Recognizing Murphy’s Law (if something can go wrong, it will), Mount Sinai Hospital in Toronto took its IP telephony project very seriously, planning for every situation that could disrupt communication with the outside world.
But it seems the institution was caught off guard somewhat by the upshot of proper preparation: The IP phone system worked as planned.
“We had to migrate 30 servers, six of them critical, and it came off without a hitch,” said Dr. Lynn Nagle, Mount Sinai’s CIO, after a seminar about IP telephony in March. “I think it was because of the diligence behind the planning.”
Planning is an important aspect of high-tech undertakings, but before the preparation stage comes the fact-finding mission, wherein IT managers learn the difference between vendor-driven hype and fact. Nagle and other IP-savvy pundits presented their views on this matter at an IP telephony seminar in Toronto last month, sponsored by network gear maker Nortel Networks Corp. and incumbent telco Telus Corp.
Concerning the notion that IP telephony is easier to manage than traditional voice infrastructure, “the management component is really quite complex,” said Jeremy Unwin, Telus’s representative. “It is easier in that you can collaboratively bring things together, however, you have to be very, very careful about quality of service management with IP telephony.” He explained that IP telephony means the enterprise’s network carries both data and voice. As such, it’s important to ensure that voice packets get priority over data, lest telephone calls become garbled.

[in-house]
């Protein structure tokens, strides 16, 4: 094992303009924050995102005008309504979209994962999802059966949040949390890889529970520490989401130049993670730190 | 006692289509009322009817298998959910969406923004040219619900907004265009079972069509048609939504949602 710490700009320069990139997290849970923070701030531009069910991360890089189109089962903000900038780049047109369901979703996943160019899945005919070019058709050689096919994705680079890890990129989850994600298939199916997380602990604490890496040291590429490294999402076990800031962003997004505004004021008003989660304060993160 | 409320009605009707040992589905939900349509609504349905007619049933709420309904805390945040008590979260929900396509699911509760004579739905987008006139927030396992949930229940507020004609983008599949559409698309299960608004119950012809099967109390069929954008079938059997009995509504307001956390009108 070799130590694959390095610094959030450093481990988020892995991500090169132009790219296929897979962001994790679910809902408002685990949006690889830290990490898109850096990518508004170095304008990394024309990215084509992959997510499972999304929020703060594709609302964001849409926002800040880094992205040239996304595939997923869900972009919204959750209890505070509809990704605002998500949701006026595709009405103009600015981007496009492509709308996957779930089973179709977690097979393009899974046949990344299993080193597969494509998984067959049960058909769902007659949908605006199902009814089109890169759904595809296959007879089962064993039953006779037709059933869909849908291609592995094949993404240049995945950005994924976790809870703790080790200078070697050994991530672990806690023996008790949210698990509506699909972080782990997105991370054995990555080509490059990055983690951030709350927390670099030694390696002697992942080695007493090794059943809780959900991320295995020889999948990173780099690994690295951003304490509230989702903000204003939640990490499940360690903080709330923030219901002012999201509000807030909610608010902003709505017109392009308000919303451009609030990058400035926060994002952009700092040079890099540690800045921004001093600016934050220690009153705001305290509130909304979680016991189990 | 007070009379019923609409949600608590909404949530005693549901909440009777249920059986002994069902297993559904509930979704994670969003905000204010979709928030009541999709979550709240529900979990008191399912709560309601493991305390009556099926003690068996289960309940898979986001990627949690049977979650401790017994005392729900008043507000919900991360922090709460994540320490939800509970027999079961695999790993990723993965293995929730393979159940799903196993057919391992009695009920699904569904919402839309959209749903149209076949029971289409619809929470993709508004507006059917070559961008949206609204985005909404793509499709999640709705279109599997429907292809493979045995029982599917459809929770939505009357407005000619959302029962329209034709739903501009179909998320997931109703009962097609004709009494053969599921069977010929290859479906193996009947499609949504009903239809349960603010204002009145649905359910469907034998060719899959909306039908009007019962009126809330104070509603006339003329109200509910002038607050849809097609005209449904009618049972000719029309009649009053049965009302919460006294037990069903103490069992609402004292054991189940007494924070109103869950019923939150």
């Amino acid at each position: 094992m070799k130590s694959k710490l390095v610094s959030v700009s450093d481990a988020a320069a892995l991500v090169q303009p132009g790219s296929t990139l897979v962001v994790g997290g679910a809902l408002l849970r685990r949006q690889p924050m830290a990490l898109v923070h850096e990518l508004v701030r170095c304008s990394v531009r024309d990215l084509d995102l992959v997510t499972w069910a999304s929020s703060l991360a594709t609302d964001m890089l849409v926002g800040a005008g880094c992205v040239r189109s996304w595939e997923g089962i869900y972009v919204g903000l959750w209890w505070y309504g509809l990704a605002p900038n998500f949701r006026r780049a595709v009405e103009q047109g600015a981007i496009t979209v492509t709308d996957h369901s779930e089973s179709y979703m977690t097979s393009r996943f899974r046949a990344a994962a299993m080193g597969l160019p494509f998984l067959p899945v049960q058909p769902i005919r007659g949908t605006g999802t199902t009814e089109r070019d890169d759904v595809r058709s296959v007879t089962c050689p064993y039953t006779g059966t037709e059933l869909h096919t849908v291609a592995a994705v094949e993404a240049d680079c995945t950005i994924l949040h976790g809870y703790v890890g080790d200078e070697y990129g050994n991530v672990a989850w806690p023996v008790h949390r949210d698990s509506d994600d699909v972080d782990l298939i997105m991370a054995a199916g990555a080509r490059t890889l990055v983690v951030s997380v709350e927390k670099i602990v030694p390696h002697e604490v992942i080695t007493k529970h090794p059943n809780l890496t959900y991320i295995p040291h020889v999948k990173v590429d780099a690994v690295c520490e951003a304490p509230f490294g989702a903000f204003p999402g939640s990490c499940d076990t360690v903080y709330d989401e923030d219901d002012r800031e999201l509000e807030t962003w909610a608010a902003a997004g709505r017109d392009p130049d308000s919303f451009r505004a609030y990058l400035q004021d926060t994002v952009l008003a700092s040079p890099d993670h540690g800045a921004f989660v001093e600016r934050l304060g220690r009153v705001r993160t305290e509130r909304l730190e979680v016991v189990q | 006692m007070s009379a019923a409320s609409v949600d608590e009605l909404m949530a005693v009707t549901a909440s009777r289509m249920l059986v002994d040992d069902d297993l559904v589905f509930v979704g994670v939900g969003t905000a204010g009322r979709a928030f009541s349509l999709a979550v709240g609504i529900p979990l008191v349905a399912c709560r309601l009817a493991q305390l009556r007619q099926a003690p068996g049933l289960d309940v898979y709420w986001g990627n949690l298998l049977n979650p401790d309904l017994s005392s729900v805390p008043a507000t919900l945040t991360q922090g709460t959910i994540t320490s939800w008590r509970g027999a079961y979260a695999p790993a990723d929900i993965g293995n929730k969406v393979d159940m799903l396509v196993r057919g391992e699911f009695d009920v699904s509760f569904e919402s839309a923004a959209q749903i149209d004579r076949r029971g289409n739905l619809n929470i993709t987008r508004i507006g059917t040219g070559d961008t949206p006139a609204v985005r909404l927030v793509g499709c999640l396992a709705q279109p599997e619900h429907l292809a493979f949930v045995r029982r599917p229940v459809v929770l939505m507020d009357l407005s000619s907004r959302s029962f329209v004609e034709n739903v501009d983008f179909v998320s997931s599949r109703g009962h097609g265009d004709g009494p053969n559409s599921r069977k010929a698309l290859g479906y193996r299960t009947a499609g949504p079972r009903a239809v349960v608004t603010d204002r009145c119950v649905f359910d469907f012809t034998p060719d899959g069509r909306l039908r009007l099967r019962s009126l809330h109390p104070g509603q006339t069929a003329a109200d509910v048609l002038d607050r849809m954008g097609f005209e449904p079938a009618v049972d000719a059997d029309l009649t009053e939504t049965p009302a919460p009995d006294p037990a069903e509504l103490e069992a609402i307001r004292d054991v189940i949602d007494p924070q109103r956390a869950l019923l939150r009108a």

As well, despite prognostications that PBXs are doomed to fade away in light of voice over IP (VoIP), the traditional exchange will in fact survive, said Dr. Jim Metzler, an industry analyst with Ashton, Metzler & Associates, headquartered in Sanibel, Fla.
“I seriously believe PBXs will go the way of the mainframe,” he told the seminar audience, explaining that some companies use mainframe computers for specialized work. Metzler said the PBX would likewise remain with us, finding a home in branch offices, or refurbished to work in concert with IP backbones.
Metzler also said IP telephony is about more than signalling protocols and quality of service. It’s a political matter, too. Apparently the oft-noted tug-of-war between telecom and datacom managers for control of the voice network is no myth.
So who’s winning the battle? “In my experience, it’s the data guys,” Metzler said. “Voice is just one more application to them.”
However, “what I’m seeing more often now is IP telephony driven by senior management, pushing to have the two at least play nice in the sandbox.”
Metzler said cross training is key. “IP telephony will be successful if the same people can spell ‘SS7,’ a voice signalling technology, and ‘OSPF,’ a routing technology.”
Regarding the belief that IP telephony reduces long-distance call charges, Unwin said that’s a myth. Carriers offer rock-bottom toll prices these days, so even though inter-office VoIP systems bypass the PSTN, this end-run doesn’t seriously reduce long-distance expenses.
As well, if you think IP telephony has nothing to do with clothing choices for the workplace, Nagle might suggest you think again. She got this idea from one hapless Mount Sinai tech worker, who learned the hard way, “when you’re pushing 400 pounds of half-a-million-dollars worth of equipment down a ramp, be sure you have rubber-soled shoes on.”